Antitrust is in one of its periodic states of decline. Historically, it has rebounded from these valleys to rise to even higher peaks of enthusiastic public and political popularity. The first period of substantial antitrust activity began 15 years after the passage of the Sherman Act, and lasted into the 1920s. The Great Depression saw antitrust at its lowest, followed by Thurman Arnold's aggressive tenure, but World War II was hardly a period of great antitrust enthusiasm. The 1950 Celler-Kefauver amendment to section 7 began the golden age of antitrust, a period that lasted until the middle 1970s. So far, each rebound has resulted in broader and more vigorous antitrust enforcement efforts.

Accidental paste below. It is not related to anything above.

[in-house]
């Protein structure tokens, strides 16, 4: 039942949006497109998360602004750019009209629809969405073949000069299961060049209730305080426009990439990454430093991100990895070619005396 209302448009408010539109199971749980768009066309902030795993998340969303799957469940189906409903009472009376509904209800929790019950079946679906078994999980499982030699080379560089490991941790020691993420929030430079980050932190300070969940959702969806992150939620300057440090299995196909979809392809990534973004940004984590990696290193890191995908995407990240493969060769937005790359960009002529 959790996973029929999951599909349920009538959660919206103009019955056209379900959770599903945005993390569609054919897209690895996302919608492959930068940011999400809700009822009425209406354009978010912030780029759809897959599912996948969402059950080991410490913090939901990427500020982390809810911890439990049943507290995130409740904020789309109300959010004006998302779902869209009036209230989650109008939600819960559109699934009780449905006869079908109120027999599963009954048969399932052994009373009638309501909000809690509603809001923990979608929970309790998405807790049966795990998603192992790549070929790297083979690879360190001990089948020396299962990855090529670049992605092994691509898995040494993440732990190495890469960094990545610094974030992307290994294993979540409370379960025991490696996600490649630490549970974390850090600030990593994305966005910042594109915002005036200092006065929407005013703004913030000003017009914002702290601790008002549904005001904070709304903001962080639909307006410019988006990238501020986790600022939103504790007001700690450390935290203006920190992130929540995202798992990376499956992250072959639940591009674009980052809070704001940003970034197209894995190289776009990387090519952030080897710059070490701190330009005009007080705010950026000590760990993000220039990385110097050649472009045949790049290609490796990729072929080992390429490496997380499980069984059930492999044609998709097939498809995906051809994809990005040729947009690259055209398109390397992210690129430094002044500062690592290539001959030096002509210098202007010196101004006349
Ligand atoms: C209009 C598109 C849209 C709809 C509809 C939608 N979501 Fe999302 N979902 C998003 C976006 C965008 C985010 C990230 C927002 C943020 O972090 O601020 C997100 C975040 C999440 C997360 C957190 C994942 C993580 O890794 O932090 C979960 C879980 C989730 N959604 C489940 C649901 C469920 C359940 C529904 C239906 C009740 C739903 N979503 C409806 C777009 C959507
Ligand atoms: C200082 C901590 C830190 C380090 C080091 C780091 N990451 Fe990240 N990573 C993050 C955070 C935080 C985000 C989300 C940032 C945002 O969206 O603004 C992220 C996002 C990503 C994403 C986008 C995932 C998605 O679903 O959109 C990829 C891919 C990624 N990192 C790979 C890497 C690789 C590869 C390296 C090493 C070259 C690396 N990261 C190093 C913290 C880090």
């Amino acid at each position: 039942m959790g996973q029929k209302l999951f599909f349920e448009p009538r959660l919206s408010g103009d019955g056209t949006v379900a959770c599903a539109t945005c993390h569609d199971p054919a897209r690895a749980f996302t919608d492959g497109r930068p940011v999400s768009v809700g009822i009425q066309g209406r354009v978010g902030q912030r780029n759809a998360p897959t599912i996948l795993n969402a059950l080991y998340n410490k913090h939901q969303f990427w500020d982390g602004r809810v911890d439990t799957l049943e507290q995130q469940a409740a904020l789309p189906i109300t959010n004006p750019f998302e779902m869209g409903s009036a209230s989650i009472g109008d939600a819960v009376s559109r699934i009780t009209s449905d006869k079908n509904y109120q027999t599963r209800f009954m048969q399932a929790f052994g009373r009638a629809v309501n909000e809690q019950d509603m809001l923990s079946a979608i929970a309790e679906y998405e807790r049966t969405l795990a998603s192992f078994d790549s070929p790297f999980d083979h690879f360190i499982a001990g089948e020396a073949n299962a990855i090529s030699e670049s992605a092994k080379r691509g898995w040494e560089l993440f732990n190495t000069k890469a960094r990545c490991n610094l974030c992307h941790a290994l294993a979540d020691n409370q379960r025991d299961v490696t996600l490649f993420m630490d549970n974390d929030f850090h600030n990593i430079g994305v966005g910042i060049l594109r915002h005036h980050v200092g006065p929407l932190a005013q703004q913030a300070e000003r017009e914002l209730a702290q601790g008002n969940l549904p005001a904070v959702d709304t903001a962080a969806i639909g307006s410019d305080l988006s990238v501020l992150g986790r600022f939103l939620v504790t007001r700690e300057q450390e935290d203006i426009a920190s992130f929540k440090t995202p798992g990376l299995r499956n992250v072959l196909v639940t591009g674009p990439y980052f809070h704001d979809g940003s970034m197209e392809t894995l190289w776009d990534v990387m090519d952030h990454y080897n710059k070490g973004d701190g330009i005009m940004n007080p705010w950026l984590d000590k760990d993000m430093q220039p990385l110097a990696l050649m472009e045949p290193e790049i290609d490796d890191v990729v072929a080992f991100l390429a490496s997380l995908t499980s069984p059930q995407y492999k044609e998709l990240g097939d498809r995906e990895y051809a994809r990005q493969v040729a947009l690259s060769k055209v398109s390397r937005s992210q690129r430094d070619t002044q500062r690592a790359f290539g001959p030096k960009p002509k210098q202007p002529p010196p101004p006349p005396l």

The End of Antitrust—Or a New Beginning?, 31 Antitrust Bull. 301 (1986)